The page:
The Underground Music Showcase
July 26-28, 2019
Broadway, Denver, CO
When you’re being dogged by the dog days of summer, an urban music concert featuring under-the-radar acts is the perfect refuge from the bite of the blistering sun. Hence the annual arrival of the three-day Underground Music Showcase, the Rocky Mountain equivalent of that other unsigned artist mecca in Austin, TX. Think of it as West by Midwest.
As with every year, UMS stretched its three main stages across four blocks of Denver’s Broadway by the hip Baker neighborhood. The event provided scores of indoor club gigs and coffee shop sets presenting indie rock, sultry rhythm and blues, eerie alt-country, standup comedy, and much more. Honne, Chicano Batman, Black Mountain, Tuxedo, EARTHGANG, Still Woozy and Empress Of headlined this year’s affair but many of the acts listed in tiny type on the event’s poster stole the show. For this reviewer, a highlight of Friday was Black Sabbath-inspired sludgemasters Black Mountain, whose riffs and distortion prompted a nearby festivalgoer to groan to his bros that it was “too much rock” as they headed out. I could regurgitate a number of superlatives about this band, but no review of mine will top that anti-endorsement. Another entertaining performance of the evening was had by hip hop collective Rapper Chicks. An ode to the miraculous powers of their anatomy entitled “My Pussy is Jesus” turned many a skeptic at the Odyssey Stage into converts. They were preaching to the choir by song’s end. A melodious fusion of Missy “Misdemeanor” Elliot and Salt n Pepa 90s-style jams infused with sly feminist politics made the trio stand out. And finally, I’d be remiss not to mention Prince, Freddie Mercury, and Elvis roasting one another for laughs at Mutiny Information Café.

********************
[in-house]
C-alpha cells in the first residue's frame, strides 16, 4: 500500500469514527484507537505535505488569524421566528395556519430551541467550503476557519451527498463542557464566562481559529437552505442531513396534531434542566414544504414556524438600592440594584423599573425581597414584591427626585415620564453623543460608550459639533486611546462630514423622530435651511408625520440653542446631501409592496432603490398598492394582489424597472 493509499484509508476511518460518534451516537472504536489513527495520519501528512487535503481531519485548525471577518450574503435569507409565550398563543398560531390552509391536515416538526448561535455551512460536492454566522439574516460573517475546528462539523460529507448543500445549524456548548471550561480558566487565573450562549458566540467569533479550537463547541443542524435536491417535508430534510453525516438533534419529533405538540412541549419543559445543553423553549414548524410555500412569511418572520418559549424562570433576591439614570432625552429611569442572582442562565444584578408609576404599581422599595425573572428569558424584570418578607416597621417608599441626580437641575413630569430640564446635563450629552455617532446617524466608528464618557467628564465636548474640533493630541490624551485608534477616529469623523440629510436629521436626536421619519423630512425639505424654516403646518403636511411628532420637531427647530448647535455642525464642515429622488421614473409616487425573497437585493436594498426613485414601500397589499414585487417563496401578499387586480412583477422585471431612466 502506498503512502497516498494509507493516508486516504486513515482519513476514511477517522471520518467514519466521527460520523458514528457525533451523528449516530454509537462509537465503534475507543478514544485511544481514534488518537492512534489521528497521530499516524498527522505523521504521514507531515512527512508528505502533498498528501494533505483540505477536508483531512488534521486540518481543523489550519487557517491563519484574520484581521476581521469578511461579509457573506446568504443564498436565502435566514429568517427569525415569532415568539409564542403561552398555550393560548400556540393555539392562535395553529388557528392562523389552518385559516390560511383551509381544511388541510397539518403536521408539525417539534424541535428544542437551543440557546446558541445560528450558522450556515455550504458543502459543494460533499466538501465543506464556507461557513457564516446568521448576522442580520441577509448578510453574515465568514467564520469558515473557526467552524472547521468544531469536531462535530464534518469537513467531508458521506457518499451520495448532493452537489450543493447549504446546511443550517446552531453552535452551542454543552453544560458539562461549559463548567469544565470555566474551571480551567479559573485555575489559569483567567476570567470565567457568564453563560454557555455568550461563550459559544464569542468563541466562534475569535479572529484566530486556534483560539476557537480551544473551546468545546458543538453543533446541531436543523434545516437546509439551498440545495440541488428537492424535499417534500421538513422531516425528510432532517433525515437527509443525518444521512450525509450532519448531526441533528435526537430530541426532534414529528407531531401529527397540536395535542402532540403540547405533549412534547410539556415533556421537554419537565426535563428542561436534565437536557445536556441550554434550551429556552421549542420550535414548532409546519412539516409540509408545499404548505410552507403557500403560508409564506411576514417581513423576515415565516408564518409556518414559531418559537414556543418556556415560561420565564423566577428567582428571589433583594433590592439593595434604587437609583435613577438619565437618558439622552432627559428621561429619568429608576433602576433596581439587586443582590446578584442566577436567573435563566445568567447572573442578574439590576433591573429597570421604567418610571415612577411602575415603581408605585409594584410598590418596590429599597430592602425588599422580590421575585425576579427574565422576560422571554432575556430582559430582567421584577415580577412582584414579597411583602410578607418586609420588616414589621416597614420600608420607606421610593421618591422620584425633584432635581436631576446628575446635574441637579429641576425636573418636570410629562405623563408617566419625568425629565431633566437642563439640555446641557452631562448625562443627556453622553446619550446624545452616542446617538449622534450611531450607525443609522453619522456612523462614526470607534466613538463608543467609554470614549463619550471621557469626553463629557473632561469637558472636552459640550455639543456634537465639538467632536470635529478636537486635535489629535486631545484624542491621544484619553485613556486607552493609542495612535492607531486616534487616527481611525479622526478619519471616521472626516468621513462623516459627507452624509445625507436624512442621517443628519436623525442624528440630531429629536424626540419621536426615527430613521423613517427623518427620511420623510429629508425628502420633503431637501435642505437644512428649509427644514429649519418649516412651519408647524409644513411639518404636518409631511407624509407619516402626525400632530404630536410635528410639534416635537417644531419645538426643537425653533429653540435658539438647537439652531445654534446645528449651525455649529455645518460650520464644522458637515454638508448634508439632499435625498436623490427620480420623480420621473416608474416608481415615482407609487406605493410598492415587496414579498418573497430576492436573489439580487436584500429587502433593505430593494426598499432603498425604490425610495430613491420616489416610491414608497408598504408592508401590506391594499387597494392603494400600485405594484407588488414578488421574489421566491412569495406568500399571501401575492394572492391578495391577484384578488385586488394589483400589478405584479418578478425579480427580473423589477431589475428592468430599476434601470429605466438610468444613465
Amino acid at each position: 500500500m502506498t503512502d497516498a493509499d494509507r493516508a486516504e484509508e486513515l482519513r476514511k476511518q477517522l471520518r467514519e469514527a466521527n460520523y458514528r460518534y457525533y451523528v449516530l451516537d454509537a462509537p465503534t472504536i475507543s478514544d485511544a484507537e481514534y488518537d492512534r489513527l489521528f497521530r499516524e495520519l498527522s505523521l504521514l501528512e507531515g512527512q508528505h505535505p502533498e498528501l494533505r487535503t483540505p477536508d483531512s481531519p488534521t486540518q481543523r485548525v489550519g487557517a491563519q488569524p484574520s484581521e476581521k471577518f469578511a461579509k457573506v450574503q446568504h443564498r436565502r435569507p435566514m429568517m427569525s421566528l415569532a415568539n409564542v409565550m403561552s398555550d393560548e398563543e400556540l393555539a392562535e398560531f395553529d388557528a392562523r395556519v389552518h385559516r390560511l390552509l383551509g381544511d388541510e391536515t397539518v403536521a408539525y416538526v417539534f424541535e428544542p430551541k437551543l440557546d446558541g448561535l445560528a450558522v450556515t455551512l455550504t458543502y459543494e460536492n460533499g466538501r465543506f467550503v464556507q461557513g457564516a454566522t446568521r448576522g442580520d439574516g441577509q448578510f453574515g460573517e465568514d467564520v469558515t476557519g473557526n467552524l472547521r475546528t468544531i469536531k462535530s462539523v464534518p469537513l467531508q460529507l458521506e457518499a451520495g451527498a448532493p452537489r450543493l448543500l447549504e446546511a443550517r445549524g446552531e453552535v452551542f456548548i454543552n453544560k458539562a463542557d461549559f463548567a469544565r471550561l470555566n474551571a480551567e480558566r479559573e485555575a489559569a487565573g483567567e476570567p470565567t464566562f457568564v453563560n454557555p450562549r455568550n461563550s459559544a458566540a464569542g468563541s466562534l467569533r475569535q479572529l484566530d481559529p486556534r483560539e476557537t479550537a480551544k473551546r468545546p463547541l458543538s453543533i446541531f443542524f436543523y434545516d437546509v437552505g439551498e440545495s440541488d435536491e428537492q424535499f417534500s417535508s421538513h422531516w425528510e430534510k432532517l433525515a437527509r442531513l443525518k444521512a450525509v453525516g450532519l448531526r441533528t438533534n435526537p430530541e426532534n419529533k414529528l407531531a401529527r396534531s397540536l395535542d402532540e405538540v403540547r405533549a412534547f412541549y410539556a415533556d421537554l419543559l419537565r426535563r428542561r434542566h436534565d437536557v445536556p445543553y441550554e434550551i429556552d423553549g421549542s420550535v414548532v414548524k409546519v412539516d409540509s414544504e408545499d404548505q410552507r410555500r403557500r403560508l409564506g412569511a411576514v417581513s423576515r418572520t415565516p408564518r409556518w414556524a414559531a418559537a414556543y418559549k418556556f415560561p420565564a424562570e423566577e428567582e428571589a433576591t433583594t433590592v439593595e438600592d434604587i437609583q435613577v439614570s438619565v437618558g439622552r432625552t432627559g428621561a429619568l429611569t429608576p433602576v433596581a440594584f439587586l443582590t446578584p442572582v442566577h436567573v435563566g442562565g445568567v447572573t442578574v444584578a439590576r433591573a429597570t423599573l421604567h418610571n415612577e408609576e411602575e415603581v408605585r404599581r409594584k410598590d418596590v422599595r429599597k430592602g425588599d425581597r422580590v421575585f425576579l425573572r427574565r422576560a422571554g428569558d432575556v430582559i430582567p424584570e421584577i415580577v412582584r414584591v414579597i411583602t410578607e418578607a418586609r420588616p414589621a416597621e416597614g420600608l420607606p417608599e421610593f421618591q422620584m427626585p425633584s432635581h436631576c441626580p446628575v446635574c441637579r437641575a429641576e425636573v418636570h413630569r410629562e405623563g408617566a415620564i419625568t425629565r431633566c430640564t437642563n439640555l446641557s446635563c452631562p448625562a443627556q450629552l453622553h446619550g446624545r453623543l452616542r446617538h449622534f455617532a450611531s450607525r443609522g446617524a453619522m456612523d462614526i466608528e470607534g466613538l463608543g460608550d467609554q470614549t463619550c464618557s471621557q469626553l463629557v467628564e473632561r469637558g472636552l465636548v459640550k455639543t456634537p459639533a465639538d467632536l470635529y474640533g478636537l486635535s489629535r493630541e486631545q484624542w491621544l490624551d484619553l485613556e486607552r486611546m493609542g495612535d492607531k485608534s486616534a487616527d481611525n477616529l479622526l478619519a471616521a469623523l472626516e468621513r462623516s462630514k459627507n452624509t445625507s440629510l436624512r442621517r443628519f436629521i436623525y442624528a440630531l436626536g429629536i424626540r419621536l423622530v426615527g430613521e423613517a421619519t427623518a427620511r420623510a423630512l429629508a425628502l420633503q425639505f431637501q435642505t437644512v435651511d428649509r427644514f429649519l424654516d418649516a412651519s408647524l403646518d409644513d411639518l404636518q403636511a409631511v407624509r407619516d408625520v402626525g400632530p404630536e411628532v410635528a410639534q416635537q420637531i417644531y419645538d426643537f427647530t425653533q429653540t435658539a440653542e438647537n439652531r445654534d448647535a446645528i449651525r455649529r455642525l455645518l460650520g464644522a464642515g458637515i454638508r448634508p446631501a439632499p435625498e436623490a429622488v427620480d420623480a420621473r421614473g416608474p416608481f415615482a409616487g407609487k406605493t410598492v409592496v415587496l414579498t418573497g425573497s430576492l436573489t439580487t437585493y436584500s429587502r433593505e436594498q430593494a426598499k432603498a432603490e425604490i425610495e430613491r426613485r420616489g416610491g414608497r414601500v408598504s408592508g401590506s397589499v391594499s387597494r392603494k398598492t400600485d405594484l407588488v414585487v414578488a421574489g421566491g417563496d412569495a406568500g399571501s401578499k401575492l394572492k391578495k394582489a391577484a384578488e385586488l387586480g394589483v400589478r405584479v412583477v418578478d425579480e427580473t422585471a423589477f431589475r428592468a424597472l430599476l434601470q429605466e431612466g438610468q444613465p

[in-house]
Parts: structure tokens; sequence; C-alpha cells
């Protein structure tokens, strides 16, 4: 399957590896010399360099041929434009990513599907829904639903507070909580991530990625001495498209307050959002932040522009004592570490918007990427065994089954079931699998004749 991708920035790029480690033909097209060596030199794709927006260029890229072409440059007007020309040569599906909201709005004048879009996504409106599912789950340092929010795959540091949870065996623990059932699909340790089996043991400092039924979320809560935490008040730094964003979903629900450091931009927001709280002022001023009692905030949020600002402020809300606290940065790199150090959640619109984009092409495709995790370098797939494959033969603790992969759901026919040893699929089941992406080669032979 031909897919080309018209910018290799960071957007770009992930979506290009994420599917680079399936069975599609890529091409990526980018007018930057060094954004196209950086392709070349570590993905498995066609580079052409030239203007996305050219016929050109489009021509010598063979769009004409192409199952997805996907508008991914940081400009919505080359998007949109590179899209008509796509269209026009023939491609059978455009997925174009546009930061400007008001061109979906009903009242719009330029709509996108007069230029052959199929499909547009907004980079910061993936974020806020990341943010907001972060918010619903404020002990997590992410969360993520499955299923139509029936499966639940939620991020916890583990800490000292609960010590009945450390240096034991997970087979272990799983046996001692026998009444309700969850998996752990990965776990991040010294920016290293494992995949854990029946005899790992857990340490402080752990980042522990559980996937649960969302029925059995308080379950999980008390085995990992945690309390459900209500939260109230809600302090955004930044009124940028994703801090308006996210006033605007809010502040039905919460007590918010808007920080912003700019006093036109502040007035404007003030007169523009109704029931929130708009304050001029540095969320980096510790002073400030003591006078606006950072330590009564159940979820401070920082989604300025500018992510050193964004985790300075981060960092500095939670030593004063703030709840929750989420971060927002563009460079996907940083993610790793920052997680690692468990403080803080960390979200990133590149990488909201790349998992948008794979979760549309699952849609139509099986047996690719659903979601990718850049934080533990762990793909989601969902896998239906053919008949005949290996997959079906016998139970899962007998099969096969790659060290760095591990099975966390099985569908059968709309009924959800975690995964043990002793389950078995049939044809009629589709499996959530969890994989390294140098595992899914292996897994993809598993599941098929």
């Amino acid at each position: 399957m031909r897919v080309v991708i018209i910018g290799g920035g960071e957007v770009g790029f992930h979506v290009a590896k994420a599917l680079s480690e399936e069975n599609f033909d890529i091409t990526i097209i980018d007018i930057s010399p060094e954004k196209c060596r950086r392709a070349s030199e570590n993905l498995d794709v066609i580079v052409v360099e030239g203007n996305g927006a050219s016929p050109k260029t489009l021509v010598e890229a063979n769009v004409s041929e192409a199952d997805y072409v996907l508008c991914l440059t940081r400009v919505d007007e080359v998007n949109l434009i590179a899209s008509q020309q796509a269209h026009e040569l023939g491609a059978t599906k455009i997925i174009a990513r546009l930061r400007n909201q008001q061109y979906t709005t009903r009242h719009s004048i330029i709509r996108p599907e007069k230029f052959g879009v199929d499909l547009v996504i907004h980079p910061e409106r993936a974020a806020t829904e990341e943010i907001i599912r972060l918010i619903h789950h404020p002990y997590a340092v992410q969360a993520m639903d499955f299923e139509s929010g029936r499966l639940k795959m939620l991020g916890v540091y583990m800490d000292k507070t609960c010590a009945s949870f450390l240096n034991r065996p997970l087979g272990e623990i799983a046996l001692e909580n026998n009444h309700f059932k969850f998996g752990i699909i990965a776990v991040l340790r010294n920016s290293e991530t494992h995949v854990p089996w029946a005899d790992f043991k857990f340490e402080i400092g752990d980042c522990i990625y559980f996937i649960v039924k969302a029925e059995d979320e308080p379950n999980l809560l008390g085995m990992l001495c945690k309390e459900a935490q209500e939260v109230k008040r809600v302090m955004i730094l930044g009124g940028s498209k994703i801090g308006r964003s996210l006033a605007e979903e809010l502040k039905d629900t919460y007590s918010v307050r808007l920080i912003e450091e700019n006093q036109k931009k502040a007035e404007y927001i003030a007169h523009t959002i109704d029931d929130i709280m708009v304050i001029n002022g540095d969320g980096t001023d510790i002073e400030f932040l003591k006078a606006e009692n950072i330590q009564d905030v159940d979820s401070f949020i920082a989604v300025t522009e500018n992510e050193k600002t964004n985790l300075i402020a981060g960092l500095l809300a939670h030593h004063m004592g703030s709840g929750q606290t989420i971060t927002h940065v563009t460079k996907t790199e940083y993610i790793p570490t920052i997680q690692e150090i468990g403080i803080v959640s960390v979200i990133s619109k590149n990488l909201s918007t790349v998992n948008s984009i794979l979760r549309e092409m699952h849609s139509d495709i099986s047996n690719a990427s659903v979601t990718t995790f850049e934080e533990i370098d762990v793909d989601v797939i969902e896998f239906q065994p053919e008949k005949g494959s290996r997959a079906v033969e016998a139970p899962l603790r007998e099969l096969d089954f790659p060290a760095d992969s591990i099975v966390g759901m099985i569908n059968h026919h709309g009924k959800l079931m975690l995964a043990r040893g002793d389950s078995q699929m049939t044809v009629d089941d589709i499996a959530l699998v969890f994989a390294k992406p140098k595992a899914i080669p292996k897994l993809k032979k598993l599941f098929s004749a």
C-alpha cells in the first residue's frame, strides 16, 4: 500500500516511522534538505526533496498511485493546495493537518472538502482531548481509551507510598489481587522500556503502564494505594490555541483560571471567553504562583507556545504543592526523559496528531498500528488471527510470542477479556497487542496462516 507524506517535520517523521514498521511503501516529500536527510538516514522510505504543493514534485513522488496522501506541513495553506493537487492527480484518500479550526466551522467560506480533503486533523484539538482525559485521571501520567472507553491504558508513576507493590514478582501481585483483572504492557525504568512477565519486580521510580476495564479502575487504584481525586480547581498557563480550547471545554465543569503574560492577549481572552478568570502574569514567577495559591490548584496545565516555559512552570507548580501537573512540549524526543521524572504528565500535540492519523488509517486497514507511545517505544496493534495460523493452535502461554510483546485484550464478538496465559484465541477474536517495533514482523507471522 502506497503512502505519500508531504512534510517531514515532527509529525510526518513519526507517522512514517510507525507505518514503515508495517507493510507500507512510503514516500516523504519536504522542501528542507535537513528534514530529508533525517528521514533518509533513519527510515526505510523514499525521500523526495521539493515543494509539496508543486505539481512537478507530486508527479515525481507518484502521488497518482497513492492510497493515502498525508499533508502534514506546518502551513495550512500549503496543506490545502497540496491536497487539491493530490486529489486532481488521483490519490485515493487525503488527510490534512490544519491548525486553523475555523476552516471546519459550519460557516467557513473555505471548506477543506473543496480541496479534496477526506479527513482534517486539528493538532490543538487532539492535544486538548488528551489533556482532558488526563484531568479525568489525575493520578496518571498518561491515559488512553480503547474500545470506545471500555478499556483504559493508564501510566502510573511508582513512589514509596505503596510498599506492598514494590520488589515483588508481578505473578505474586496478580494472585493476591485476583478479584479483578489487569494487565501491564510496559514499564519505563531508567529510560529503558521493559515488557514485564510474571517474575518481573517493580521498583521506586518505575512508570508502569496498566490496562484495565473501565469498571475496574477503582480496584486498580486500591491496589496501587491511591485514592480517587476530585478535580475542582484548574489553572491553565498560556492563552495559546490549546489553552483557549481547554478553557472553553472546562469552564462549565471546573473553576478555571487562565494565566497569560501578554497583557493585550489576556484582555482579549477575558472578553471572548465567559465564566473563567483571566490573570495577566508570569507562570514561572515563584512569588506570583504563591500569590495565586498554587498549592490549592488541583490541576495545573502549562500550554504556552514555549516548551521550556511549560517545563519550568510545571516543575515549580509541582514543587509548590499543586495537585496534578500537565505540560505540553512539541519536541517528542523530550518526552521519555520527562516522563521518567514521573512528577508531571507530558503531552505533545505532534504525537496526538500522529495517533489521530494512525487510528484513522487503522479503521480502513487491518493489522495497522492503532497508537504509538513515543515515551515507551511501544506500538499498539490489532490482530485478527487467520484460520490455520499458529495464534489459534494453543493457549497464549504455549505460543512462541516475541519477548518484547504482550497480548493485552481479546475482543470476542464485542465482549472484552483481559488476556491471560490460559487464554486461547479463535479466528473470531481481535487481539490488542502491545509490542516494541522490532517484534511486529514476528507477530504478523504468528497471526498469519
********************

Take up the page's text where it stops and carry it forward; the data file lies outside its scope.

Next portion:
My favorite Saturday set was by power pop dynamos Dressy Bessy. The Denver punk stalwarts, who are back in the scene following an extended hiatus, closed their afternoon exhibition at the Showcase Stage with a cover of the Buzzcocks classic “What Do I Get” and made it evident to local music fans that they’re here to stay. UMS on Sunday upped the ante from there with a unique slate of talents. Slim Cessna’s Auto Club side project DBUK spooked the Knockout Stage onlookers with their take on haunting gothic country while the suave crooners of Tuxedo got feet moving and booties shaking over at Showcase. The main stages closed not long after dark, but the small venues dotting Broadway were just getting started. Hard rockers Citra packed the Hi-Dive with sweaty moshers like a Millennial version of the Foo Fighters. Yet, the last show I attended at UMS was perhaps the best; Skylark Lounge featured instrumental heavy hitters Atlas and their slow buildup/loud catharsis dynamic. A sound reminiscent of Explosions in the Sky, it served as a fitting end to a fun summer weekend of adventurous music and only a little bit of sunburn.
By Steve Lustig